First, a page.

Day 4: Thin Places, Insecurity and Modesty

In Celtic spirituality, a thin place is where the proverbial veil between heaven and earth is a little thinner, and so it is an easier place to access the Divine.  I like to think that doing awkward things like wearing a head covering for 10 days helps to put me in a thin place, or at least a thin head space.  Though I find myself often wondering if I’ve done something completely inappropriate and culturally insensitive, this project has nevertheless forced me to meditate upon many things I normally wouldn’t take the time to do.

What is the role of modesty in spirituality, and in being taken seriously in the world, versus the role of modesty in making women feel ashamed of themselves?  There is something about the virtue of modesty that seems to suggest that the physicality of a woman is evil or disgusting or inherently sinful.

There is something bizarrely empowering about wearing a headscarf though.  While growing up, it felt like Focus-on-the-Family-approved modesty meant dressing exactly 28% frumpier than our secular counterparts (hooray for tankinis!), this takes it from an obligation to a choice.  Now I’m defying social norms to dress more modestly as opposed to trying to dress normally with a prudish twist.

I’m a little behind in the experiment because I’ve been ill the past couple of days but hopefully I can catch up this weekend.

Also, fun news!  I’m going to be having dinner with a Muslim woman who chooses to wear a hijab in a few days!

Day 3: Canadian Christian Privilege

While enacting this project, I’ve been thinking a lot about privilege.  When I was a Christian, I worried a lot about being persecuted.  When I left Christianity, it became significantly more apparent to me that Christians are among the last people in Canada that have to worry about getting their rights squashed.

Think about it: How many crosses, churches and Bible verses do you see posted up along the highway when you travel long distances in Canada?  Answer: A LOT.  I never noticed how many until I left the belief system.  When you’re part of it, seeing that is nothing.  Its normal.  Its comforting.  When you aren’t, the multitude of these occurrences reminds you just how dominant the Christian worldview is in Canada.

How many Christian songs play on the radio in public places?  Again, the answer is A LOT.  This is especially true at Christmas time, but it is also true throughout the year.  When I worked at Value Village, they had a few Christian songs by Owl City and Michael W. Smith as part of their audio repertoire playing multiple times a week – songs explicitly about worshipping God.  Thrift stores often play overtly Christian theological music.  Malls.  Mark’s Work Wear House.  Carrie Underwood’s hits “Jesus Take the Wheel” and “There Must Be Something in the Water”.  Christianity is a very normal part of our culture, even in secular spaces.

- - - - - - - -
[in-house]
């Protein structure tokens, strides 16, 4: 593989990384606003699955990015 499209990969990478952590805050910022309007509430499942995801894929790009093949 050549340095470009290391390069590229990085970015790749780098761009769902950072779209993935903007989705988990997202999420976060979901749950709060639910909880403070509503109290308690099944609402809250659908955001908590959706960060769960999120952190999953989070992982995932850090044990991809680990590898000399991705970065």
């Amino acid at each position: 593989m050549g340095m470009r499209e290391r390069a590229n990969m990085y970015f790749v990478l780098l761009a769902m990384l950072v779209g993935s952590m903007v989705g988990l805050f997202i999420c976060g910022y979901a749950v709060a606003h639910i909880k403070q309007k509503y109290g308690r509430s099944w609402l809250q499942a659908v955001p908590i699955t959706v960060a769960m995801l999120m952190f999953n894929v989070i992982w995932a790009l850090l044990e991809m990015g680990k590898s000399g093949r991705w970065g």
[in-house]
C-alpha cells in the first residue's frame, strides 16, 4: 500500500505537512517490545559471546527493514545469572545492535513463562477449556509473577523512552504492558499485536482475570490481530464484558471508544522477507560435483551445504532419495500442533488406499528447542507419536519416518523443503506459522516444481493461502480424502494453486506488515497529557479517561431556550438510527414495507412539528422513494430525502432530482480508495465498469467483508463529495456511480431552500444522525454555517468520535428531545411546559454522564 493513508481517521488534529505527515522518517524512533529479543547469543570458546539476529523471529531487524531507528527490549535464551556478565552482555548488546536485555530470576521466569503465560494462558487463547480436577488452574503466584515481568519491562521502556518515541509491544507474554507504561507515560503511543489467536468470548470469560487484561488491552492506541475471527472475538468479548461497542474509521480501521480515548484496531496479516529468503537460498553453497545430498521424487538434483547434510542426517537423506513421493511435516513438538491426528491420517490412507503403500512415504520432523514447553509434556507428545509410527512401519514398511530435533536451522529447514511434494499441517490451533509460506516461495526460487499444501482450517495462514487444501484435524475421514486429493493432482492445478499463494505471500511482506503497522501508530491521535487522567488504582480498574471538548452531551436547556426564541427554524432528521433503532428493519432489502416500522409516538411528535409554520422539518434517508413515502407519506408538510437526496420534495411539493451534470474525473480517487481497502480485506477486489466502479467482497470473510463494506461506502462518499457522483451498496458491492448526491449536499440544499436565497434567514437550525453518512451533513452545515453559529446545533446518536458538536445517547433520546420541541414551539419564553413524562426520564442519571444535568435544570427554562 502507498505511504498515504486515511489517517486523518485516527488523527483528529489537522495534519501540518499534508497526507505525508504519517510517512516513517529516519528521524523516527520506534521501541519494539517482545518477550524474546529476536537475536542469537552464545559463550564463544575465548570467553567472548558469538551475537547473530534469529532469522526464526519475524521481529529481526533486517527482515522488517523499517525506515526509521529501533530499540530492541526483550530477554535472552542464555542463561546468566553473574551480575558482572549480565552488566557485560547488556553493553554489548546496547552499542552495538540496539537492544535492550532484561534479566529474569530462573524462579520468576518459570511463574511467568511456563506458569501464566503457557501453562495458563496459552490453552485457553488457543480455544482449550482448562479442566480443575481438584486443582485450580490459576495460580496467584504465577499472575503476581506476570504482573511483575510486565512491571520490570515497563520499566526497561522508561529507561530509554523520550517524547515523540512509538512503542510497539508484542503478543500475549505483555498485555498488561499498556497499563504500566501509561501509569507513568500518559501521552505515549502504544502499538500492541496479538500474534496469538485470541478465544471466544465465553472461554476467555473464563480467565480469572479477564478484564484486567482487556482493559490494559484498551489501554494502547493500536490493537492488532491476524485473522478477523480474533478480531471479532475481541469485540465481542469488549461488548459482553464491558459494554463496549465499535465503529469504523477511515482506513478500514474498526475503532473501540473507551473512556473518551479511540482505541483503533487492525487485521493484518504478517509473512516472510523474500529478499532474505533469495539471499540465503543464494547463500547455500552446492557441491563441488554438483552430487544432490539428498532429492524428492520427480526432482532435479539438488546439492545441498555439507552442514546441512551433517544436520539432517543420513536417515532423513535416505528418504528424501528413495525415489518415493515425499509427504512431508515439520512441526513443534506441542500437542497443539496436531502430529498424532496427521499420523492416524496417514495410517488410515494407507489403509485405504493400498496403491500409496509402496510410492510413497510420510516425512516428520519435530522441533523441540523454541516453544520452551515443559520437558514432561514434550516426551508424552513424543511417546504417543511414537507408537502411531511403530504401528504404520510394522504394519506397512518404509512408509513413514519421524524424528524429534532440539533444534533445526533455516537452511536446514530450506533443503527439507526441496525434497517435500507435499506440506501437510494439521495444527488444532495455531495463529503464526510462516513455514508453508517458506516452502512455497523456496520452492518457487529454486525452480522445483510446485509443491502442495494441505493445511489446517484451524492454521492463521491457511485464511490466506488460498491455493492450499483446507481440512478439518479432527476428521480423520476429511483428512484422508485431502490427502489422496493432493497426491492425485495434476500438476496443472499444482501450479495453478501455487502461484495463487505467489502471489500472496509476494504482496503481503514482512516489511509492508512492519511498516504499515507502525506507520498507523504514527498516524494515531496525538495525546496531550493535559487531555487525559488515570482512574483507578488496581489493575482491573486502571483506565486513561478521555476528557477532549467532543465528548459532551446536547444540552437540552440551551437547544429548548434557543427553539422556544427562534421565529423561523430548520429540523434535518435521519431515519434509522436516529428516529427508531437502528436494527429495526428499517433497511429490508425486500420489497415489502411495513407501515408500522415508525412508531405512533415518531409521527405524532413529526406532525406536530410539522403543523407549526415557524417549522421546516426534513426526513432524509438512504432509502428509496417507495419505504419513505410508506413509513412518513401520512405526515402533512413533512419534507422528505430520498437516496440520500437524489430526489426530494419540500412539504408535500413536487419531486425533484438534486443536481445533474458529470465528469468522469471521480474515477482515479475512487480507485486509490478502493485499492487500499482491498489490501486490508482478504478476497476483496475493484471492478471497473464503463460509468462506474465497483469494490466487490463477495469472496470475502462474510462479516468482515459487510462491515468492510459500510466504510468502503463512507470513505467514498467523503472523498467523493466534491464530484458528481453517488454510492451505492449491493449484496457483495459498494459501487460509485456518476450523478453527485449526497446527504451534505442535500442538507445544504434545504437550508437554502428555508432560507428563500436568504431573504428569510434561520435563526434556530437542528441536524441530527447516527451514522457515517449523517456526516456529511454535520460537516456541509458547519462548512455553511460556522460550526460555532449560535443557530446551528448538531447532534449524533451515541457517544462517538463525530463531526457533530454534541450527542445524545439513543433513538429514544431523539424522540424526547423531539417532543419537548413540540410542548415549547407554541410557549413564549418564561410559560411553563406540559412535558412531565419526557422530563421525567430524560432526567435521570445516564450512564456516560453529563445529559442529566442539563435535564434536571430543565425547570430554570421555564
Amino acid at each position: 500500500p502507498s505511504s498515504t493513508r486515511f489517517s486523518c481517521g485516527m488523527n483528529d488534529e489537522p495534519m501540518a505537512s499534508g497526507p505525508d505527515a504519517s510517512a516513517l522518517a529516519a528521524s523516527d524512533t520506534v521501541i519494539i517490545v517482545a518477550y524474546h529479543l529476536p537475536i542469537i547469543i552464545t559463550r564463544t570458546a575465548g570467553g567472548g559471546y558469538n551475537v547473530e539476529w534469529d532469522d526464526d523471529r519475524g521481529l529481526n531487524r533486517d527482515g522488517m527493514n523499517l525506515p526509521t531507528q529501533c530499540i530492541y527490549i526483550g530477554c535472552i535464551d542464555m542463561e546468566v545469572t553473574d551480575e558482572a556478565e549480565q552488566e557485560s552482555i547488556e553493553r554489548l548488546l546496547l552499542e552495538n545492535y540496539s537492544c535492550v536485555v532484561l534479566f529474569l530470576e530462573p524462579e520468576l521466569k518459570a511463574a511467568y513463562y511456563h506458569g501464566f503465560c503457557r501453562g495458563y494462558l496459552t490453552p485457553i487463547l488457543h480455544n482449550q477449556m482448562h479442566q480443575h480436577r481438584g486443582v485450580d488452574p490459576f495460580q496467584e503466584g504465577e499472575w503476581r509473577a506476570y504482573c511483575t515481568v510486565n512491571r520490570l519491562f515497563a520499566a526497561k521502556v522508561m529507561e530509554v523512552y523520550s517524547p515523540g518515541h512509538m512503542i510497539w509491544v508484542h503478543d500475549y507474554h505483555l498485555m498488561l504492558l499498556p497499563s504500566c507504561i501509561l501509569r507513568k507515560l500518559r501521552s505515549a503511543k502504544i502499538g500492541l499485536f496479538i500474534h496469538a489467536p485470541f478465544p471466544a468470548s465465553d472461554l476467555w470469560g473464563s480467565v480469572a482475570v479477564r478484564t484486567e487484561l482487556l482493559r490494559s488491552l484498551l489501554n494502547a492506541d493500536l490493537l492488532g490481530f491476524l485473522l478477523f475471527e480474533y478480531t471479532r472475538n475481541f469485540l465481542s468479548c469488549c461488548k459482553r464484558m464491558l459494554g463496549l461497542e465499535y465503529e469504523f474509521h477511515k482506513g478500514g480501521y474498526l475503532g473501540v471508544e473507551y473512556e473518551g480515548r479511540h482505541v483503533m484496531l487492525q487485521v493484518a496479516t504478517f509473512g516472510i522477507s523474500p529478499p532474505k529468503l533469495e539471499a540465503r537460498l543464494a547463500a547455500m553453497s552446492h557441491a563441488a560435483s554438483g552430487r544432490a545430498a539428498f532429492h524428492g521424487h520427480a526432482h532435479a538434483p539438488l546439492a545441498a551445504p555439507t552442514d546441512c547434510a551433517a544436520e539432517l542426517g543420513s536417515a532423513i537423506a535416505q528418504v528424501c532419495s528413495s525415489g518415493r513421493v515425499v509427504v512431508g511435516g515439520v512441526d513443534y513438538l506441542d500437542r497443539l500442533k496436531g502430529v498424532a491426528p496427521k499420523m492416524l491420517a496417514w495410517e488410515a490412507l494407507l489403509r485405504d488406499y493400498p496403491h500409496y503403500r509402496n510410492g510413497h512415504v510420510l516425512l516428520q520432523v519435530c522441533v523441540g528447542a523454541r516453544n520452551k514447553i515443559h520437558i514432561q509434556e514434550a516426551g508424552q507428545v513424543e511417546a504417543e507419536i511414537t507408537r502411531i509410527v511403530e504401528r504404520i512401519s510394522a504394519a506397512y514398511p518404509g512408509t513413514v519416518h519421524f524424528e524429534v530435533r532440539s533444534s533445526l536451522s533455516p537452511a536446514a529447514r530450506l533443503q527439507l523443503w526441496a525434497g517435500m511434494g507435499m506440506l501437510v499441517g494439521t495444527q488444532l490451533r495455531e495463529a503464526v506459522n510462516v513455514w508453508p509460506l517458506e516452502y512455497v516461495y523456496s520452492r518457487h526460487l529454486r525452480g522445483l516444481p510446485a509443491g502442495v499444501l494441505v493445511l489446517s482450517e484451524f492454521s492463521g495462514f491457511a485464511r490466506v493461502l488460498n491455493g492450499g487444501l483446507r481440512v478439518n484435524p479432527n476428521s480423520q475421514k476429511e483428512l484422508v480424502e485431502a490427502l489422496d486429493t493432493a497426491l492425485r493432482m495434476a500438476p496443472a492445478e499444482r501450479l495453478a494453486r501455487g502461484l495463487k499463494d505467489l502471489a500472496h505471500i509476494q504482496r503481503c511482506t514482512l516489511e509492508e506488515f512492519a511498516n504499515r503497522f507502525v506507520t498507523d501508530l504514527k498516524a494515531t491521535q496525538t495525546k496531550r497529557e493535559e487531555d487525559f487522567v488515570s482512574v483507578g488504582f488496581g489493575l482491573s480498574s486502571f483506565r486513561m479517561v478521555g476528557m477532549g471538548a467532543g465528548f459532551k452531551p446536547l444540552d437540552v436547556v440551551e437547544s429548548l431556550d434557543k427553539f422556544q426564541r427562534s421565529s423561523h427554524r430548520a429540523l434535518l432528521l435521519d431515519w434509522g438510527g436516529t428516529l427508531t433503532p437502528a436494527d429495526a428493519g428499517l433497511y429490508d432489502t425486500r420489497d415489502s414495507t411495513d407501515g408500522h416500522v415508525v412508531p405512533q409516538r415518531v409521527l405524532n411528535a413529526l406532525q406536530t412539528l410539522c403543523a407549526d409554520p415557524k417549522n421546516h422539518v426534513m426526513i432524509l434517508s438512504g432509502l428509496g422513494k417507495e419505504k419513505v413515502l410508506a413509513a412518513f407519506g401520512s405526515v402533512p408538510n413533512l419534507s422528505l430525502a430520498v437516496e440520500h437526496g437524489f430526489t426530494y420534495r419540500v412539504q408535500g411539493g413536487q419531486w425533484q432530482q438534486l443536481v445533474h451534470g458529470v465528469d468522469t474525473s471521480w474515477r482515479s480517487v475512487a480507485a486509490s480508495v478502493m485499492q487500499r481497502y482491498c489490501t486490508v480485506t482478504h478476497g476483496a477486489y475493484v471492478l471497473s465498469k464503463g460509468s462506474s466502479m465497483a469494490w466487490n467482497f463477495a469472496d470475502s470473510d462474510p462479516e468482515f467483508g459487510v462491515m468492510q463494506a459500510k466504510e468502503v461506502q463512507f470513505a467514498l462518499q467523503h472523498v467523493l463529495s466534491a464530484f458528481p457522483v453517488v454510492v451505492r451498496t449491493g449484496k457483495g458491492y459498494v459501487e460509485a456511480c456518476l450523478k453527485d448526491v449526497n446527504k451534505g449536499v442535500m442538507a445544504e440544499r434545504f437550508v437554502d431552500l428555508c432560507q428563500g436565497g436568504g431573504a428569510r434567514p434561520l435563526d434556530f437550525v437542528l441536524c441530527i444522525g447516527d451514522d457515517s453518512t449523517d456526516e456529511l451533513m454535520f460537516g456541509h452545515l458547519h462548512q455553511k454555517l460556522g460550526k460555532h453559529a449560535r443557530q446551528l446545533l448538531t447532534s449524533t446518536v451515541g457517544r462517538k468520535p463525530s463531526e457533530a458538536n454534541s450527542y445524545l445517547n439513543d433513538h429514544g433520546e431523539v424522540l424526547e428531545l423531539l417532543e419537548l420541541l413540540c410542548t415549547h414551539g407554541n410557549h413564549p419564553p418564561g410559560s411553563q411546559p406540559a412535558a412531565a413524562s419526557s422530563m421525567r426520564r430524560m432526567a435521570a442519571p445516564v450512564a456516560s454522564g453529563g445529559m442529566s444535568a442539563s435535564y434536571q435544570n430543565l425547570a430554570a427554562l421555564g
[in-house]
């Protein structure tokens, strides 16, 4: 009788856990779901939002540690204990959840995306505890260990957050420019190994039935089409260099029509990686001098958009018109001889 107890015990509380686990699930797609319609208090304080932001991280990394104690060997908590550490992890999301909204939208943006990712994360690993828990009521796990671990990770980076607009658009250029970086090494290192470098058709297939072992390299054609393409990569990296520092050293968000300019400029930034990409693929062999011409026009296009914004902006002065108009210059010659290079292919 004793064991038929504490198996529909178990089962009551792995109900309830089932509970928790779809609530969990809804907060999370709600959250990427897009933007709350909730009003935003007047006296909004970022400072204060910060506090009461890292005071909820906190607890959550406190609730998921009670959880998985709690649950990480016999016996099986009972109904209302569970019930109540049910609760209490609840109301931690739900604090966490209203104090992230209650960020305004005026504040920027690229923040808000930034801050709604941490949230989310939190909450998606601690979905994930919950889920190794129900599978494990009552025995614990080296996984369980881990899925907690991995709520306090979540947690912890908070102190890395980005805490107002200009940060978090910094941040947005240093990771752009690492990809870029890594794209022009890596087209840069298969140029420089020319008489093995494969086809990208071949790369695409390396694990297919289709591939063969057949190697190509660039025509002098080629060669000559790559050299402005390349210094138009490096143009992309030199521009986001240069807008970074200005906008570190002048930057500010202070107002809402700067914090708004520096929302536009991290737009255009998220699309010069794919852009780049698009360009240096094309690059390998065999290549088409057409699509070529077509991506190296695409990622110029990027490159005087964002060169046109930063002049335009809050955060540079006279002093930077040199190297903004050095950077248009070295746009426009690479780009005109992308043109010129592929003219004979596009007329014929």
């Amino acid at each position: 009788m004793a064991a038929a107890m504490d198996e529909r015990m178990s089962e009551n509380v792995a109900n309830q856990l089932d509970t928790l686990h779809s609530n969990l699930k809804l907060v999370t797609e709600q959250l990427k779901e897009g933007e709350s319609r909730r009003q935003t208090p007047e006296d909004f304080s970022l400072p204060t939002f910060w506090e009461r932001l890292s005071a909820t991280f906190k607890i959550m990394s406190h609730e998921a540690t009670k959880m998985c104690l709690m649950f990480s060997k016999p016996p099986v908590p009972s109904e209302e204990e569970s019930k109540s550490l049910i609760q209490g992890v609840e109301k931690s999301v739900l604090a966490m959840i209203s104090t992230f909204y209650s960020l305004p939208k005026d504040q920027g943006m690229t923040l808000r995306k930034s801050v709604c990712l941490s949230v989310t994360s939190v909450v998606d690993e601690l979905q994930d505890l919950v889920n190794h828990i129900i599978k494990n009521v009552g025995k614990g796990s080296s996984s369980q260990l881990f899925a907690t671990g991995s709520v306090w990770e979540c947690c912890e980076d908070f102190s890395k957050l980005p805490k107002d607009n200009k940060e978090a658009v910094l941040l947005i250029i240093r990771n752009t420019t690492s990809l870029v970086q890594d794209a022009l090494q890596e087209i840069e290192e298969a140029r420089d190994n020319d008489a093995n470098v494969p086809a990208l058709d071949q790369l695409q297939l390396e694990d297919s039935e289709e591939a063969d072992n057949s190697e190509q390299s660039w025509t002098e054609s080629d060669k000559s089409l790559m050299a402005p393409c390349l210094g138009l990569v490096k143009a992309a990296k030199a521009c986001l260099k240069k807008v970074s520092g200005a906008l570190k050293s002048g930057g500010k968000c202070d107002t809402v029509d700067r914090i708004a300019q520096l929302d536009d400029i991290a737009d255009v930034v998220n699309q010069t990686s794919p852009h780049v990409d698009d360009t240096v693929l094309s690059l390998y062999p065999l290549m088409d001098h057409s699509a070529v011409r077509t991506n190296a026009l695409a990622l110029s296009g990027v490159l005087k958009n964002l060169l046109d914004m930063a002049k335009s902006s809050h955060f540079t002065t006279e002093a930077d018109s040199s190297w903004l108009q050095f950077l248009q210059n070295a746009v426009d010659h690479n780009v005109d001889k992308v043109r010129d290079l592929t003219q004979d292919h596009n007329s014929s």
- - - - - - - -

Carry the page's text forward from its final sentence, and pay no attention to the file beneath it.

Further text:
If another religion occupied even half of the space that Christianity did, people would be upset.  Imagine if we saw that many mosques or passages from the Koran out and about!

Sometimes Christians feel persecuted because things in secular spaces aren’t more Christianized.  Children no longer being obligated to say the Lord’s Prayer in school by the government got twisted into the common belief that Christians aren’t legally allowed to pray in school.  They are legally allowed to pray in school.  Its just that some people have decided its unfair to make everyone do it.  And would you even want to force someone to pray if they didn’t believe in it?

When you are used to being in charge, inclusivity feels like persecution.  As someone who is not a Christian though, I can tell you that all efforts made to include me and the way I look at the world are appreciated.

In the real world, the project continues!  I’m actually starting to enjoy wearing it.  I styled my scarf a little differently when I went to pottery class last night.  Muslim girls from my high school used to do all sorts of cool things with their head coverings so I figure its allowed.  It would have been really impractical to have all those tassels hanging while I stooped over a pottery wheel.  With the help of Youtube tutorials, I managed to do this:


It was helpful for working with clay which otherwise got all over me.  Nobody treated me any differently although I’m pretty sure my teacher was a little frustrated with me.  I think that had more to do with the fact that I am not a natural on the pottery wheel, something I discovered for the first time last night, and less to do with my headgear.

Day 2: Canadians are not always nice

Nearly everyone who has been unkind to me has been Canadian.  Almost every racist, sexist, or threatening word that I have heard in person has come from Canadian minds.  Yet as a nation, we really love to look over our shoulder at America (or wherever) and dismiss all of our problems as “not as bad” as there’s while patting ourselves on the back for our cultural “niceness”.

That’s lazy, and its turning a blind eye to some real homegrown problems.  As Canadians, we can’t do very much to change the way Saudi Arabia or the US treats its minorities but we can do something about how our community treats ours.

According to the latest numbers from Statistics Canada, in 2014 the Canadian police forces recorded 99 religiously motivated hate crimes against Muslims — a 220% increase from 2012.  I’m only speculating, but I wouldn’t be surprised at all if those numbers have risen even further since 2014.

Here are some ways that my province has been cruel to its Muslim population within the last 10 months:
September 2016: Hamilton Man Attempts to Set Fire to Mosque
June 2016: London Muslim Woman is Attacked in a Grocery Store
November 2015: Peterborough Mosque is Set on Fire
November 2015: Toronto Muslim Woman Attacked on Her Way to Pick Up Her Kids
November 2015: Toronto Family Finds Anti-Muslim Graffiti Scrawled Outside Their Apartment

Hate in our own backyard is never okay.  And even if we may not be the ones enacting any of this stuff, how many of us have been in the room when someone has said something Islamophobic?  THESE are the situations where we can change something.  We can use our power by speaking up.